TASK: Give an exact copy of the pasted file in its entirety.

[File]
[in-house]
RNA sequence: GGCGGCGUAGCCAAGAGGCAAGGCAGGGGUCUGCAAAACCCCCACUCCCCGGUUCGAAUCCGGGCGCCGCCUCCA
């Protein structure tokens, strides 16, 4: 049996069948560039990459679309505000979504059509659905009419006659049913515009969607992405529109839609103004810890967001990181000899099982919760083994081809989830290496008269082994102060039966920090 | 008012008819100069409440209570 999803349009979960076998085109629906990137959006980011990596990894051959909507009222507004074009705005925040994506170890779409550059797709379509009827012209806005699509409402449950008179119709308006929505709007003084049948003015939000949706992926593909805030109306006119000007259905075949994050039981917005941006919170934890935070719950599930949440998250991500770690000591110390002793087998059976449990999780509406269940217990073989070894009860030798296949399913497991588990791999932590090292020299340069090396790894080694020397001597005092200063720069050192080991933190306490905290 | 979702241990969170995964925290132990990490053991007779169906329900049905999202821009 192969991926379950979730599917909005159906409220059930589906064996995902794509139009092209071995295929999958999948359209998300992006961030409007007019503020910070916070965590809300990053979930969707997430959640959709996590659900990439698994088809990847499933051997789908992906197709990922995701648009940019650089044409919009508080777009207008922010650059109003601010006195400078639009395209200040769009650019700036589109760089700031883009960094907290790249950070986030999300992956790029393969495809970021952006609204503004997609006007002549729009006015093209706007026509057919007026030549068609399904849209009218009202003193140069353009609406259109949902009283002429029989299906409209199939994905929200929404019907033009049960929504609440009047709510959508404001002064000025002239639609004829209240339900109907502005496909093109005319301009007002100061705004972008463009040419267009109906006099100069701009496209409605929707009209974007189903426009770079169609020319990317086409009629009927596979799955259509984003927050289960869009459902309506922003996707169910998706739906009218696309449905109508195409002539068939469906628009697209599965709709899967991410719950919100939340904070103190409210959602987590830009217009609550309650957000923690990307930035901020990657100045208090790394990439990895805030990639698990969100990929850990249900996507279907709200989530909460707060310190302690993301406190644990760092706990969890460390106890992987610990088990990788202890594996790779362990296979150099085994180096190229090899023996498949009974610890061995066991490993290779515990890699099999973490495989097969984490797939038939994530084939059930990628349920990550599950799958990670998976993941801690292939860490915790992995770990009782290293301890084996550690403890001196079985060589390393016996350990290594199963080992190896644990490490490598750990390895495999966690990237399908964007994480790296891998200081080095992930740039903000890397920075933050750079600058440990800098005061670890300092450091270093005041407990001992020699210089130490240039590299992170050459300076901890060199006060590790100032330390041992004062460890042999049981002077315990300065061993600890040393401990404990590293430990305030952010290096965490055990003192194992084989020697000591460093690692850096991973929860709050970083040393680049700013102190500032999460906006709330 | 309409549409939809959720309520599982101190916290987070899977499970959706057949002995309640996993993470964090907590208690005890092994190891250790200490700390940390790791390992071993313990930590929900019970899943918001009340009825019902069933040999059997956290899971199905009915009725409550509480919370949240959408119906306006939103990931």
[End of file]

[in-house]
RNA sequence: GGCGGCGUAGCCAAGAGGCAAGGCAGGGGUCUGCAAAACCCCCACUCCCCGGUUCGAAUCCGGGCGCCGCCUCCA
């Protein structure tokens, strides 16, 4: 049996069948560039990459679309505000979504059509659905009419006659049913515009969607992405529109839609103004810890967001990181000899099982919760083994081809989830290496008269082994102060039966920090 | 008012008819100069409440209570 999803349009979960076998085109629906990137959006980011990596990894051959909507009222507004074009705005925040994506170890779409550059797709379509009827012209806005699509409402449950008179119709308006929505709007003084049948003015939000949706992926593909805030109306006119000007259905075949994050039981917005941006919170934890935070719950599930949440998250991500770690000591110390002793087998059976449990999780509406269940217990073989070894009860030798296949399913497991588990791999932590090292020299340069090396790894080694020397001597005092200063720069050192080991933190306490905290 | 979702241990969170995964925290132990990490053991007779169906329900049905999202821009 192969991926379950979730599917909005159906409220059930589906064996995902794509139009092209071995295929999958999948359209998300992006961030409007007019503020910070916070965590809300990053979930969707997430959640959709996590659900990439698994088809990847499933051997789908992906197709990922995701648009940019650089044409919009508080777009207008922010650059109003601010006195400078639009395209200040769009650019700036589109760089700031883009960094907290790249950070986030999300992956790029393969495809970021952006609204503004997609006007002549729009006015093209706007026509057919007026030549068609399904849209009218009202003193140069353009609406259109949902009283002429029989299906409209199939994905929200929404019907033009049960929504609440009047709510959508404001002064000025002239639609004829209240339900109907502005496909093109005319301009007002100061705004972008463009040419267009109906006099100069701009496209409605929707009209974007189903426009770079169609020319990317086409009629009927596979799955259509984003927050289960869009459902309506922003996707169910998706739906009218696309449905109508195409002539068939469906628009697209599965709709899967991410719950919100939340904070103190409210959602987590830009217009609550309650957000923690990307930035901020990657100045208090790394990439990895805030990639698990969100990929850990249900996507279907709200989530909460707060310190302690993301406190644990760092706990969890460390106890992987610990088990990788202890594996790779362990296979150099085994180096190229090899023996498949009974610890061995066991490993290779515990890699099999973490495989097969984490797939038939994530084939059930990628349920990550599950799958990670998976993941801690292939860490915790992995770990009782290293301890084996550690403890001196079985060589390393016996350990290594199963080992190896644990490490490598750990390895495999966690990237399908964007994480790296891998200081080095992930740039903000890397920075933050750079600058440990800098005061670890300092450091270093005041407990001992020699210089130490240039590299992170050459300076901890060199006060590790100032330390041992004062460890042999049981002077315990300065061993600890040393401990404990590293430990305030952010290096965490055990003192194992084989020697000591460093690692850096991973929860709050970083040393680049700013102190500032999460906006709330 | 309409549409939809959720309520599982101190916290987070899977499970959706057949002995309640996993993470964090907590208690005890092994190891250790200490700390940390790791390992071993313990930590929900019970899943918001009340009825019902069933040999059997956290899971199905009915009725409550509480919370949240959408119906306006939103990931």